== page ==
Paul is having a hard time trying to coordinate the turning of his waist with his right foot. Its not a difficult thing to do but sometimes when you don’t get it you just don’t get it. Things that some see easily can be difficult for others to see. I think its the way our brain is wired. But at least Paul recognizes his problem from his latest post.
You can’t force learning. You can only keep working at your mistakes and try to rectify them. When you have put in enough work then it should pay off when you tip over to doing it correctly. I am not saying this for the sake of it.
I have a student who wants to know how to use Tai Chi Chuan for self defence. I have shown him various ways to apply the art but its too early for him to get it. I mean he couldn’t even do the form in a way that will fulfill the minimum requirements of the principles.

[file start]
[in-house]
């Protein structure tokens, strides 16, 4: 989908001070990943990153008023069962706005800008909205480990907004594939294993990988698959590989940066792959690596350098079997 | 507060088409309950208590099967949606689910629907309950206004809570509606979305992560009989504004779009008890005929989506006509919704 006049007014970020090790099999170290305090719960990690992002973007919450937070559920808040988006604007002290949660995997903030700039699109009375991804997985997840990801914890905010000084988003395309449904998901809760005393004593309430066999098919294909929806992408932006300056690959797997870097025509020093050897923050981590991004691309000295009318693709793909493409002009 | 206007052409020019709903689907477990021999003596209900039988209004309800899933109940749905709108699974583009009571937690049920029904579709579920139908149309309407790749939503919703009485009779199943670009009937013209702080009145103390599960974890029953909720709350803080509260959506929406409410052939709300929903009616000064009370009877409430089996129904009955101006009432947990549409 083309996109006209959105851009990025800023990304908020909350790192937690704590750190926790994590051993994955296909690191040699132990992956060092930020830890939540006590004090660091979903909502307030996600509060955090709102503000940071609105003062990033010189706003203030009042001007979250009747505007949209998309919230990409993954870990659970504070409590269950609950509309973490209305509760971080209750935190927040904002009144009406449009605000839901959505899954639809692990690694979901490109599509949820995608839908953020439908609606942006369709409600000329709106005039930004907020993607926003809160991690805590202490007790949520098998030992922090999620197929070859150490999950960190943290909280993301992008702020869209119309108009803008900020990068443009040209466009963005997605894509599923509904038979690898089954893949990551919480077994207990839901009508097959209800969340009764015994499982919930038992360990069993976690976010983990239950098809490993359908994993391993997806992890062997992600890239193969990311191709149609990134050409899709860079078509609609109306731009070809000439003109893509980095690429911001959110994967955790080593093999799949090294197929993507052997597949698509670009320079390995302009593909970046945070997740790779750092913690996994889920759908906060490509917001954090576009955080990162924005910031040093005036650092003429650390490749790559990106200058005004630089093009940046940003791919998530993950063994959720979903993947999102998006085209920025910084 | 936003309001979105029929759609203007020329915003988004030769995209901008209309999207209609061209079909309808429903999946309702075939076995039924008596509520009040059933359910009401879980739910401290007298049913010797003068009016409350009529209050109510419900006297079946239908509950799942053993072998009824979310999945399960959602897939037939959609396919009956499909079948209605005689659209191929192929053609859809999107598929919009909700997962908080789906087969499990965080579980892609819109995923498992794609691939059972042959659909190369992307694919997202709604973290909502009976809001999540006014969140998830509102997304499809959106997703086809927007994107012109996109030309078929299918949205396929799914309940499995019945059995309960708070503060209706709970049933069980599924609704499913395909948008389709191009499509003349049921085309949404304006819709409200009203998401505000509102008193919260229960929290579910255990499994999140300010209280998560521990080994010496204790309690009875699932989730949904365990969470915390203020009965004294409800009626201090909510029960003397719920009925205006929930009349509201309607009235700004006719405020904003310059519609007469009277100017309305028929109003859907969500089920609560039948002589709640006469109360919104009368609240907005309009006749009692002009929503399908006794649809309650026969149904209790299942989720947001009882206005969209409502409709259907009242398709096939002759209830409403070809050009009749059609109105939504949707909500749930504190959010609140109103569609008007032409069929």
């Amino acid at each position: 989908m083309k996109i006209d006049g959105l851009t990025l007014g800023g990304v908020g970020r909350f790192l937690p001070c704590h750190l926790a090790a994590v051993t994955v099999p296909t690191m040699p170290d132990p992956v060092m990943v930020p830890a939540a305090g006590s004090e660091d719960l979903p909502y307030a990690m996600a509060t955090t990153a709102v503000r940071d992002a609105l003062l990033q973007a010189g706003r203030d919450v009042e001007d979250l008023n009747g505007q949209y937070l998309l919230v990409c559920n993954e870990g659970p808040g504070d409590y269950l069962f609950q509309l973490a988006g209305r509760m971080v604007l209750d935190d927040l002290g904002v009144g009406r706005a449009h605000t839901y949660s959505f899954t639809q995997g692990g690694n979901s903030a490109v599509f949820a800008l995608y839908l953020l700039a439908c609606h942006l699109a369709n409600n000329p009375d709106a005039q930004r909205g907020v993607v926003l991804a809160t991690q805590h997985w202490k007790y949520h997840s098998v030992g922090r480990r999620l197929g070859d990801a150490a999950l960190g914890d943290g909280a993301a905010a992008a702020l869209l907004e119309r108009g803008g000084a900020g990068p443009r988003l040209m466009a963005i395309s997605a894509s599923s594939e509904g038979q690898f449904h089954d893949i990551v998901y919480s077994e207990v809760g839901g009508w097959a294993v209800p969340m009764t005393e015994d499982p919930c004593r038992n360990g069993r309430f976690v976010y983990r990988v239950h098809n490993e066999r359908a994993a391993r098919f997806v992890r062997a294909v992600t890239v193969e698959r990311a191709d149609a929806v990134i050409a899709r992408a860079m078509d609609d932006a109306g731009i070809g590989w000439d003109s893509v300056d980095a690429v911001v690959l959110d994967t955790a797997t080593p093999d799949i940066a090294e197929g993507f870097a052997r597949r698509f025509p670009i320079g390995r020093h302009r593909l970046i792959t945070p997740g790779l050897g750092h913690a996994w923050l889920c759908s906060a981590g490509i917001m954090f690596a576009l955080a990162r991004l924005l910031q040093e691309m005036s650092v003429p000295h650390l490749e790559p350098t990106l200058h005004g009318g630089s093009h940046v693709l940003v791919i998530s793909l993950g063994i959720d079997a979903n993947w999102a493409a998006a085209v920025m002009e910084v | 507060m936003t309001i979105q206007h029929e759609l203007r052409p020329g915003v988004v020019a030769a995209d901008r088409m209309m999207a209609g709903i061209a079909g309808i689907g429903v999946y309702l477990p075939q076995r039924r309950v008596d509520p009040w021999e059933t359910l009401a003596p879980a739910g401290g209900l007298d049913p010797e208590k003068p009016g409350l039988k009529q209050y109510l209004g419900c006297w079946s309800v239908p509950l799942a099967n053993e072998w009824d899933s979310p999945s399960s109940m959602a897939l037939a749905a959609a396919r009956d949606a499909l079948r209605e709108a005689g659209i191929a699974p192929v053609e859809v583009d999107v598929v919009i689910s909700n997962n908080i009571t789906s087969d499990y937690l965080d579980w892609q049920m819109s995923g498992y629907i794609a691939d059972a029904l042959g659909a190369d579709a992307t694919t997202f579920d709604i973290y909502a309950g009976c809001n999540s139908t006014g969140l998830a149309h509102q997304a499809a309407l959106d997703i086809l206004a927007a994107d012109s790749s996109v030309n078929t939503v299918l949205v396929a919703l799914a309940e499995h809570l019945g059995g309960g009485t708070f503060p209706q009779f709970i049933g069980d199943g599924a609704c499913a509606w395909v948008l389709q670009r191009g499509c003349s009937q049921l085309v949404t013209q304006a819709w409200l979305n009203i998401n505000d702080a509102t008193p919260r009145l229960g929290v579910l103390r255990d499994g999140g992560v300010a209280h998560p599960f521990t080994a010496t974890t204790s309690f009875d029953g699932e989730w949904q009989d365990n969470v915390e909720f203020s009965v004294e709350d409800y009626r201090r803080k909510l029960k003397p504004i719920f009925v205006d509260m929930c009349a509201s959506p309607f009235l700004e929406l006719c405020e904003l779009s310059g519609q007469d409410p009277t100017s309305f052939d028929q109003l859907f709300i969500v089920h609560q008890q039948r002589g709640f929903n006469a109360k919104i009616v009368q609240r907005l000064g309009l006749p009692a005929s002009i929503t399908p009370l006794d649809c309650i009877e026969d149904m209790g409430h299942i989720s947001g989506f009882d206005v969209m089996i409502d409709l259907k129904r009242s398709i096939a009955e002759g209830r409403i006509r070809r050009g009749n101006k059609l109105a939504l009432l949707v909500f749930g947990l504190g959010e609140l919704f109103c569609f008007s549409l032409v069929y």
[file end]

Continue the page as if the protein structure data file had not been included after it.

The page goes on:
On the other hand, another student who has followed me for a few years has seen his persistence pay off. Last week I showed him how to execute certain techniques with power. At first he couldn’t get it. So we kept at it for a while longer. Soon he was able to get it and he can see for himself when he hit the metal post with a light tap and see it rattling away.
This type of light tap doesn’t look powerful but the angle, the coordination and the body behind it makes the tap painful. A bit more effort behind the tap and it can knock the breath out of the person struck. Its no magic, just the result of working on correct principles over a period of time.
This is why sometimes you can’t force yourself to make progress. You just have to trust what you do and keep working on it until you get it. This is not the same as asking you to blindly do something. You should never do something without understanding why you do it. When you do it with the principles in play the rest will reveal itself once you get it.